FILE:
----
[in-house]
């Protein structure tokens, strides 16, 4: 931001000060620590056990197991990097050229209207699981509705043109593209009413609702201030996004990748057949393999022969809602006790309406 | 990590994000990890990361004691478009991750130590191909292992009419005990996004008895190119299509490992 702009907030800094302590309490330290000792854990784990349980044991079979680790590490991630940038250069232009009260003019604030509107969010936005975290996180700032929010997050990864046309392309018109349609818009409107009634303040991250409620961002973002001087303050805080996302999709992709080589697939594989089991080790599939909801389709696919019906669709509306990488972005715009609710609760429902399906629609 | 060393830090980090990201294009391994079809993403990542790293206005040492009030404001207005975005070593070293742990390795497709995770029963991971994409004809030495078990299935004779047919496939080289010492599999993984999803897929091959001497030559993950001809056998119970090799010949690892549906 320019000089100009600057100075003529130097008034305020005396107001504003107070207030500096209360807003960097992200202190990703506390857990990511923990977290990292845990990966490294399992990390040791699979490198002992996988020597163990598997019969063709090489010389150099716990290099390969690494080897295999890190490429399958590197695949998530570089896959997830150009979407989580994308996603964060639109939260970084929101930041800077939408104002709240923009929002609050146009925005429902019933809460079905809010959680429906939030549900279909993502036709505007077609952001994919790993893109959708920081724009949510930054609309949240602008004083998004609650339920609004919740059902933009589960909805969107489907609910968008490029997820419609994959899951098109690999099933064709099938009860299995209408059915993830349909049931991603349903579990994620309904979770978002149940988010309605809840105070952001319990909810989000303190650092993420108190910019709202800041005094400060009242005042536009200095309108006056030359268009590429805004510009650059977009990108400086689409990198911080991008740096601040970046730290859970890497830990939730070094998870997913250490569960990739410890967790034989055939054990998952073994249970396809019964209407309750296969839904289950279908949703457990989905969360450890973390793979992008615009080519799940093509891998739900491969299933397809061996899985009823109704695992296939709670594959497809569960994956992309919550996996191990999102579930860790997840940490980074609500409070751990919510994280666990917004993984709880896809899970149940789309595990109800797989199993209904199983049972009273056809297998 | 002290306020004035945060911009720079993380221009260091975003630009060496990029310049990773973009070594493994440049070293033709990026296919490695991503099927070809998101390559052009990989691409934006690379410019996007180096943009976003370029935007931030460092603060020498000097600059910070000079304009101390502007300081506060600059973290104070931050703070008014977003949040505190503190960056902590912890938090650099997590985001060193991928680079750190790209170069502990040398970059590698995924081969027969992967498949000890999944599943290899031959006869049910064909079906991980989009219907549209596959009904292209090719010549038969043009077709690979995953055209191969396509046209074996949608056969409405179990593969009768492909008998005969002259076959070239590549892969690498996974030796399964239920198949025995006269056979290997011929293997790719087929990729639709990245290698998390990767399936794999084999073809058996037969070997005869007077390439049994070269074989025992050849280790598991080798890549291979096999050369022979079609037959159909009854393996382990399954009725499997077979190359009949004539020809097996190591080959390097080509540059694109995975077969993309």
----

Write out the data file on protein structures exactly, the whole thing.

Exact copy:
[in-house]
């Protein structure tokens, strides 16, 4: 931001000060620590056990197991990097050229209207699981509705043109593209009413609702201030996004990748057949393999022969809602006790309406 | 990590994000990890990361004691478009991750130590191909292992009419005990996004008895190119299509490992 702009907030800094302590309490330290000792854990784990349980044991079979680790590490991630940038250069232009009260003019604030509107969010936005975290996180700032929010997050990864046309392309018109349609818009409107009634303040991250409620961002973002001087303050805080996302999709992709080589697939594989089991080790599939909801389709696919019906669709509306990488972005715009609710609760429902399906629609 | 060393830090980090990201294009391994079809993403990542790293206005040492009030404001207005975005070593070293742990390795497709995770029963991971994409004809030495078990299935004779047919496939080289010492599999993984999803897929091959001497030559993950001809056998119970090799010949690892549906 320019000089100009600057100075003529130097008034305020005396107001504003107070207030500096209360807003960097992200202190990703506390857990990511923990977290990292845990990966490294399992990390040791699979490198002992996988020597163990598997019969063709090489010389150099716990290099390969690494080897295999890190490429399958590197695949998530570089896959997830150009979407989580994308996603964060639109939260970084929101930041800077939408104002709240923009929002609050146009925005429902019933809460079905809010959680429906939030549900279909993502036709505007077609952001994919790993893109959708920081724009949510930054609309949240602008004083998004609650339920609004919740059902933009589960909805969107489907609910968008490029997820419609994959899951098109690999099933064709099938009860299995209408059915993830349909049931991603349903579990994620309904979770978002149940988010309605809840105070952001319990909810989000303190650092993420108190910019709202800041005094400060009242005042536009200095309108006056030359268009590429805004510009650059977009990108400086689409990198911080991008740096601040970046730290859970890497830990939730070094998870997913250490569960990739410890967790034989055939054990998952073994249970396809019964209407309750296969839904289950279908949703457990989905969360450890973390793979992008615009080519799940093509891998739900491969299933397809061996899985009823109704695992296939709670594959497809569960994956992309919550996996191990999102579930860790997840940490980074609500409070751990919510994280666990917004993984709880896809899970149940789309595990109800797989199993209904199983049972009273056809297998 | 002290306020004035945060911009720079993380221009260091975003630009060496990029310049990773973009070594493994440049070293033709990026296919490695991503099927070809998101390559052009990989691409934006690379410019996007180096943009976003370029935007931030460092603060020498000097600059910070000079304009101390502007300081506060600059973290104070931050703070008014977003949040505190503190960056902590912890938090650099997590985001060193991928680079750190790209170069502990040398970059590698995924081969027969992967498949000890999944599943290899031959006869049910064909079906991980989009219907549209596959009904292209090719010549038969043009077709690979995953055209191969396509046209074996949608056969409405179990593969009768492909008998005969002259076959070239590549892969690498996974030796399964239920198949025995006269056979290997011929293997790719087929990729639709990245290698998390990767399936794999084999073809058996037969070997005869007077390439049994070269074989025992050849280790598991080798890549291979096999050369022979079609037959159909009854393996382990399954009725499997077979190359009949004539020809097996190591080959390097080509540059694109995975077969993309």